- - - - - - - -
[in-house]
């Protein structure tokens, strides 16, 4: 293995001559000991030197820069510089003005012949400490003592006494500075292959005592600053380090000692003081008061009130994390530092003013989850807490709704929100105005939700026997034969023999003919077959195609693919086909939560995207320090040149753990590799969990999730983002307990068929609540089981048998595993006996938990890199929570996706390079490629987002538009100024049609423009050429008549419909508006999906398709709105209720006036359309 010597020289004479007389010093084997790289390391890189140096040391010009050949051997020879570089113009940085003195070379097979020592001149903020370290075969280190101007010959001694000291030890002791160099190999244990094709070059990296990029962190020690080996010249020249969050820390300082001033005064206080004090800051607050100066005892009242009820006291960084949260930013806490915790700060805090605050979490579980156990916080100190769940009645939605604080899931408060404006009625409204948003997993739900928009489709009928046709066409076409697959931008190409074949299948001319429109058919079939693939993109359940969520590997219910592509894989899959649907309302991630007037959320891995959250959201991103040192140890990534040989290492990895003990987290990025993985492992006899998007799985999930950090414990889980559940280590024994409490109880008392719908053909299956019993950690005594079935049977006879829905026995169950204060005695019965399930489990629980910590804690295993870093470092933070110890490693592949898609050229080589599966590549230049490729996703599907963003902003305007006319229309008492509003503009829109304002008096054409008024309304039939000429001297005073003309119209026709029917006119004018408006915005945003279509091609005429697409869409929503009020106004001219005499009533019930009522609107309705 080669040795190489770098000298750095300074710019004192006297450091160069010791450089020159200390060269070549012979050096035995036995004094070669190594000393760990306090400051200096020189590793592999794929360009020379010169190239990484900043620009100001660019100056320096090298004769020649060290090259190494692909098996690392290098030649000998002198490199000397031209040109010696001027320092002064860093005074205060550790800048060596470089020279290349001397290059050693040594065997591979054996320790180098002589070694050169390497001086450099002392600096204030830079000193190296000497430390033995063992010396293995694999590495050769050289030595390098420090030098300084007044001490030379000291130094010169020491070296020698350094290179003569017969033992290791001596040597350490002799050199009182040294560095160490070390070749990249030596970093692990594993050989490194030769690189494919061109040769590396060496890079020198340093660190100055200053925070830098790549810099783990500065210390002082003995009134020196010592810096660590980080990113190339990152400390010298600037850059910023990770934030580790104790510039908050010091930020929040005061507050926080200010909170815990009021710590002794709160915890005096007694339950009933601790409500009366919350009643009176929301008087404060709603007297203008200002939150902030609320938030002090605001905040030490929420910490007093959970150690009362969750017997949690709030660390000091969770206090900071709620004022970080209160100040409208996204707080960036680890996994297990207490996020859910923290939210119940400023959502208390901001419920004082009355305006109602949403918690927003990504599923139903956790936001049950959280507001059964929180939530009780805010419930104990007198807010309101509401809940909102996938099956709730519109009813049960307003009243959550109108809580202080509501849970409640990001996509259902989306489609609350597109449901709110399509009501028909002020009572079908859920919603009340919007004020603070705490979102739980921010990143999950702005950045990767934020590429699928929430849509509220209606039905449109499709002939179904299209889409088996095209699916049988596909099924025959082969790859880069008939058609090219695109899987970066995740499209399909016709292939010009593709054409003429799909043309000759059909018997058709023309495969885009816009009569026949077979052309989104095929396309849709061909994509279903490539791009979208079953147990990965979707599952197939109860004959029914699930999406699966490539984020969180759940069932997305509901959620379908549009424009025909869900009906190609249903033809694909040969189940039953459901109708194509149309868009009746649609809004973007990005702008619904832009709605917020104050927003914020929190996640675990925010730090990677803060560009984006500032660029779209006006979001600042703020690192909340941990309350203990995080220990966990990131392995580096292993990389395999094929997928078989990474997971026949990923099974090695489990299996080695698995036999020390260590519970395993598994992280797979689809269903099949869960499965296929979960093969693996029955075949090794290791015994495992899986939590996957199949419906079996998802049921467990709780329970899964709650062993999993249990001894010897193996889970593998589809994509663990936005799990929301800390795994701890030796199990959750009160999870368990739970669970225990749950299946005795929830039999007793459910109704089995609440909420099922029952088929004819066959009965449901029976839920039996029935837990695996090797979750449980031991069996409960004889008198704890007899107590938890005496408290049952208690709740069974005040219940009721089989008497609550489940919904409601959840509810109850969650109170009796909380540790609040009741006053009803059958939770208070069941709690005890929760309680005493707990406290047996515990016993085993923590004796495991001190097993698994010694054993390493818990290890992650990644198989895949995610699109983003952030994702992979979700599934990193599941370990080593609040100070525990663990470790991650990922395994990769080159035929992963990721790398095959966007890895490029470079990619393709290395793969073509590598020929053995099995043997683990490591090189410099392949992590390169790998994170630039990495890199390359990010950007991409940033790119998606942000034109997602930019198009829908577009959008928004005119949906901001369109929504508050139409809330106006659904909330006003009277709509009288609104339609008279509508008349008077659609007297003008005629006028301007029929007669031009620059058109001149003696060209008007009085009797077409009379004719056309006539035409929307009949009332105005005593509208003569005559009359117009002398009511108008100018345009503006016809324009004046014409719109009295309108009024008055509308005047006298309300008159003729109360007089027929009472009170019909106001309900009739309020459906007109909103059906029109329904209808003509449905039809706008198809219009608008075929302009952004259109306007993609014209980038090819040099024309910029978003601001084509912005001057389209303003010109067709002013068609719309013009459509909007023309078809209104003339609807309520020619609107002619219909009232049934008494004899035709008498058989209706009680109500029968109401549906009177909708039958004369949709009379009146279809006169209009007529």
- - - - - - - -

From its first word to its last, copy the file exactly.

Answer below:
[in-house]
């Protein structure tokens, strides 16, 4: 293995001559000991030197820069510089003005012949400490003592006494500075292959005592600053380090000692003081008061009130994390530092003013989850807490709704929100105005939700026997034969023999003919077959195609693919086909939560995207320090040149753990590799969990999730983002307990068929609540089981048998595993006996938990890199929570996706390079490629987002538009100024049609423009050429008549419909508006999906398709709105209720006036359309 010597020289004479007389010093084997790289390391890189140096040391010009050949051997020879570089113009940085003195070379097979020592001149903020370290075969280190101007010959001694000291030890002791160099190999244990094709070059990296990029962190020690080996010249020249969050820390300082001033005064206080004090800051607050100066005892009242009820006291960084949260930013806490915790700060805090605050979490579980156990916080100190769940009645939605604080899931408060404006009625409204948003997993739900928009489709009928046709066409076409697959931008190409074949299948001319429109058919079939693939993109359940969520590997219910592509894989899959649907309302991630007037959320891995959250959201991103040192140890990534040989290492990895003990987290990025993985492992006899998007799985999930950090414990889980559940280590024994409490109880008392719908053909299956019993950690005594079935049977006879829905026995169950204060005695019965399930489990629980910590804690295993870093470092933070110890490693592949898609050229080589599966590549230049490729996703599907963003902003305007006319229309008492509003503009829109304002008096054409008024309304039939000429001297005073003309119209026709029917006119004018408006915005945003279509091609005429697409869409929503009020106004001219005499009533019930009522609107309705 080669040795190489770098000298750095300074710019004192006297450091160069010791450089020159200390060269070549012979050096035995036995004094070669190594000393760990306090400051200096020189590793592999794929360009020379010169190239990484900043620009100001660019100056320096090298004769020649060290090259190494692909098996690392290098030649000998002198490199000397031209040109010696001027320092002064860093005074205060550790800048060596470089020279290349001397290059050693040594065997591979054996320790180098002589070694050169390497001086450099002392600096204030830079000193190296000497430390033995063992010396293995694999590495050769050289030595390098420090030098300084007044001490030379000291130094010169020491070296020698350094290179003569017969033992290791001596040597350490002799050199009182040294560095160490070390070749990249030596970093692990594993050989490194030769690189494919061109040769590396060496890079020198340093660190100055200053925070830098790549810099783990500065210390002082003995009134020196010592810096660590980080990113190339990152400390010298600037850059910023990770934030580790104790510039908050010091930020929040005061507050926080200010909170815990009021710590002794709160915890005096007694339950009933601790409500009366919350009643009176929301008087404060709603007297203008200002939150902030609320938030002090605001905040030490929420910490007093959970150690009362969750017997949690709030660390000091969770206090900071709620004022970080209160100040409208996204707080960036680890996994297990207490996020859910923290939210119940400023959502208390901001419920004082009355305006109602949403918690927003990504599923139903956790936001049950959280507001059964929180939530009780805010419930104990007198807010309101509401809940909102996938099956709730519109009813049960307003009243959550109108809580202080509501849970409640990001996509259902989306489609609350597109449901709110399509009501028909002020009572079908859920919603009340919007004020603070705490979102739980921010990143999950702005950045990767934020590429699928929430849509509220209606039905449109499709002939179904299209889409088996095209699916049988596909099924025959082969790859880069008939058609090219695109899987970066995740499209399909016709292939010009593709054409003429799909043309000759059909018997058709023309495969885009816009009569026949077979052309989104095929396309849709061909994509279903490539791009979208079953147990990965979707599952197939109860004959029914699930999406699966490539984020969180759940069932997305509901959620379908549009424009025909869900009906190609249903033809694909040969189940039953459901109708194509149309868009009746649609809004973007990005702008619904832009709605917020104050927003914020929190996640675990925010730090990677803060560009984006500032660029779209006006979001600042703020690192909340941990309350203990995080220990966990990131392995580096292993990389395999094929997928078989990474997971026949990923099974090695489990299996080695698995036999020390260590519970395993598994992280797979689809269903099949869960499965296929979960093969693996029955075949090794290791015994495992899986939590996957199949419906079996998802049921467990709780329970899964709650062993999993249990001894010897193996889970593998589809994509663990936005799990929301800390795994701890030796199990959750009160999870368990739970669970225990749950299946005795929830039999007793459910109704089995609440909420099922029952088929004819066959009965449901029976839920039996029935837990695996090797979750449980031991069996409960004889008198704890007899107590938890005496408290049952208690709740069974005040219940009721089989008497609550489940919904409601959840509810109850969650109170009796909380540790609040009741006053009803059958939770208070069941709690005890929760309680005493707990406290047996515990016993085993923590004796495991001190097993698994010694054993390493818990290890992650990644198989895949995610699109983003952030994702992979979700599934990193599941370990080593609040100070525990663990470790991650990922395994990769080159035929992963990721790398095959966007890895490029470079990619393709290395793969073509590598020929053995099995043997683990490591090189410099392949992590390169790998994170630039990495890199390359990010950007991409940033790119998606942000034109997602930019198009829908577009959008928004005119949906901001369109929504508050139409809330106006659904909330006003009277709509009288609104339609008279509508008349008077659609007297003008005629006028301007029929007669031009620059058109001149003696060209008007009085009797077409009379004719056309006539035409929307009949009332105005005593509208003569005559009359117009002398009511108008100018345009503006016809324009004046014409719109009295309108009024008055509308005047006298309300008159003729109360007089027929009472009170019909106001309900009739309020459906007109909103059906029109329904209808003509449905039809706008198809219009608008075929302009952004259109306007993609014209980038090819040099024309910029978003601001084509912005001057389209303003010109067709002013068609719309013009459509909007023309078809209104003339609807309520020619609107002619219909009232049934008494004899035709008498058989209706009680109500029968109401549906009177909708039958004369949709009379009146279809006169209009007529």